I don’t think it’s a stretch to say that it’s the spices that define Indian food. Aloo gobi without turmeric, coriander, and garam masala is just potatoes and cauliflower. Absent a dose of cumin, dal is nothing more than a bowl of lentils. It’s the glorious expanse of spices in the Indian pantry that elevate Indian food to one of the world’s great cuisines. Spices also play an essential role in the 5000-year-old tradition of Ayurveda. The ayurvedic scripts recommend spices like ginger to prevent indigestion, and the combinations of turmeric and black pepper antihistamine.
At Inday, we draw on spices for almost everything we make. Here are a few of my favorites.
Asafoetida – “Because it’s indescribably savory”
The sulfur-like funk of asafoetida may smell like old socks, but trust us, it pushes the flavor of whatever it seasons into another dimension of deliciousness. In the same way that fish sauce punches up a bowl of pho, or anchovies give depth to a tomato sauce without a trace of fishiness, asafetida brings the umami on hyper-blast and makes everything it touches taste so much better.
Curry leaves— ”They’re fragrant and beautiful. I actually have a curry plant next to my bed.”
A member of the citrus family and unrelated to curry powder or even the curry plant, curry leaves are extremely aromatic with a funky flavor similar to asafoetida, but with a slight herbal note as well, and some people compare it to lemongrass or anise. Though curry leaves taste nothing like what most Westerners would call “curry,” in Southern India, they’re considered an essential seasoning. When cooked, turn mild and just slightly pungent with a nutlike aroma.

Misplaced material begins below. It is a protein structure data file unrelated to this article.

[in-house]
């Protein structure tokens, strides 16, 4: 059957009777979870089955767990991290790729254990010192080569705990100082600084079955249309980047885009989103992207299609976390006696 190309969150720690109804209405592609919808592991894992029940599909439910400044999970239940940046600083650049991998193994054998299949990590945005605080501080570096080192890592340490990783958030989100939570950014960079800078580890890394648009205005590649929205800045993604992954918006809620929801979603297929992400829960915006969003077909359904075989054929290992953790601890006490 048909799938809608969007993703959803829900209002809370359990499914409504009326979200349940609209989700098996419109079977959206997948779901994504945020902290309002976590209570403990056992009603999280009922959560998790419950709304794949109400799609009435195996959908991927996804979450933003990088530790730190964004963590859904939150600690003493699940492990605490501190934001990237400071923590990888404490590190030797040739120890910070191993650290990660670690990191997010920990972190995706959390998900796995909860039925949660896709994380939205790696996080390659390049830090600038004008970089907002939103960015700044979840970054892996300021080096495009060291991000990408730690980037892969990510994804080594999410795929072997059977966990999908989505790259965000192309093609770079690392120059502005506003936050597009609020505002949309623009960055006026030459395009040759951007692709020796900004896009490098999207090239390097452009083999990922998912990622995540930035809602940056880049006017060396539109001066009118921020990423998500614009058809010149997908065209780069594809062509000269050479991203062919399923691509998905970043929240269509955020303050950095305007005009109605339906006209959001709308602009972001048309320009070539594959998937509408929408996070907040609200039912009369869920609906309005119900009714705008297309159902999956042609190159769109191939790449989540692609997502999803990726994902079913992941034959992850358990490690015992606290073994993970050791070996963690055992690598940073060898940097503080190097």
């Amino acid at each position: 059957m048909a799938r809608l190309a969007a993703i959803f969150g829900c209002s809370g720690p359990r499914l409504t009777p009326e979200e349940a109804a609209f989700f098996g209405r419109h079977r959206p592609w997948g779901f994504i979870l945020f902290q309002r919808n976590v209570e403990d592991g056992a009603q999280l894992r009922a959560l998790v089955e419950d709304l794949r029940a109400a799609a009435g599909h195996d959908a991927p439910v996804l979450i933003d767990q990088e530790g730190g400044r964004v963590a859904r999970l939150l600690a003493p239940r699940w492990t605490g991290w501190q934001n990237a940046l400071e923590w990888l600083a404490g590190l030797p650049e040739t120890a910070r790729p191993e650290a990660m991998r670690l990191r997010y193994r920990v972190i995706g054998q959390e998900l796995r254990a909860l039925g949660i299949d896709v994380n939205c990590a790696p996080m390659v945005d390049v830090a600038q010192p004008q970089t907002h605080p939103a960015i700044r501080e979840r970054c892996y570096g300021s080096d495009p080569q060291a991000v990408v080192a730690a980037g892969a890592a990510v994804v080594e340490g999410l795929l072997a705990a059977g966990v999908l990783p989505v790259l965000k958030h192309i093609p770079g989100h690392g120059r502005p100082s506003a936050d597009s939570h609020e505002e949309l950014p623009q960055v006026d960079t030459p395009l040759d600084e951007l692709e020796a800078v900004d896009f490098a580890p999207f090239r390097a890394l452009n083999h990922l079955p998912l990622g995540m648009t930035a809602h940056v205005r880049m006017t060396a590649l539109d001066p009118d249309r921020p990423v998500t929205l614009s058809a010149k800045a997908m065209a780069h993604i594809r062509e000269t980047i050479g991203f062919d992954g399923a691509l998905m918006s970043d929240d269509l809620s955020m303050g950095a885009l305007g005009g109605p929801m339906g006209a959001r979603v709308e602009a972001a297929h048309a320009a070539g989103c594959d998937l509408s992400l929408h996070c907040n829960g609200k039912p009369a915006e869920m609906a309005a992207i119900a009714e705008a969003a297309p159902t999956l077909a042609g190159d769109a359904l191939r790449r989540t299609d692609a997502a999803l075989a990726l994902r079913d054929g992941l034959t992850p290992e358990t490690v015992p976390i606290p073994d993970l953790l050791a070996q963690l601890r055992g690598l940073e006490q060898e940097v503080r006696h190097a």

Deggi Mirch – “Spicy, flavorful, colorful, and versatile.”
A traditional blend of Kashmiri chilies and red bell peppers, deggi mirch is used specifically for its gorgeous color more than for its heat. Milder than a regular chili powder, deggi mirch is medium-hot, flavorful, and warm but not overly spicy. Like other chilies and many red fruits, it’s a good source of antioxidants and vitamin C.
Try it in Indays’ Golden Chicken Curry Bowl
Gunpowder Spice— ”I love its bright color and it adds a unique savory depth to food, especially crispy potatoes or Brussels sprouts.”
Its official name is Milagai Podi, but most fans of South Indian food know this dry condiment as gunpowder. It’s a blend of roasted lentils (dal), sesame seeds, chilies, cumin, coriander, curry leaves, and other spices. The heat level can range from medium to explosive depending on the types and amounts of chilies in the mix. Sprinkle gunpowder on dosas, toss with roasted potatoes, and use to season lentils, steamed rice, and paneer.
Turmeric— “The goddess of all spices, it’s an anti-inflammation super house”
Brilliantly colored turmeric turns everything it touches to gold. Literally. This rhizome (meaning it’s an underground stem), is used as a food coloring and fabric dye as well as a seasoning. It’s one of the essential flavors of Indian food, no curry is complete without it, and it’s also a powerful anti-inflammatory. Pair it with black pepper to enhance absorption and magnify the effects of both spices.
Taste it for yourself in Inday’s Tandoori Rotisserie Chicken Salad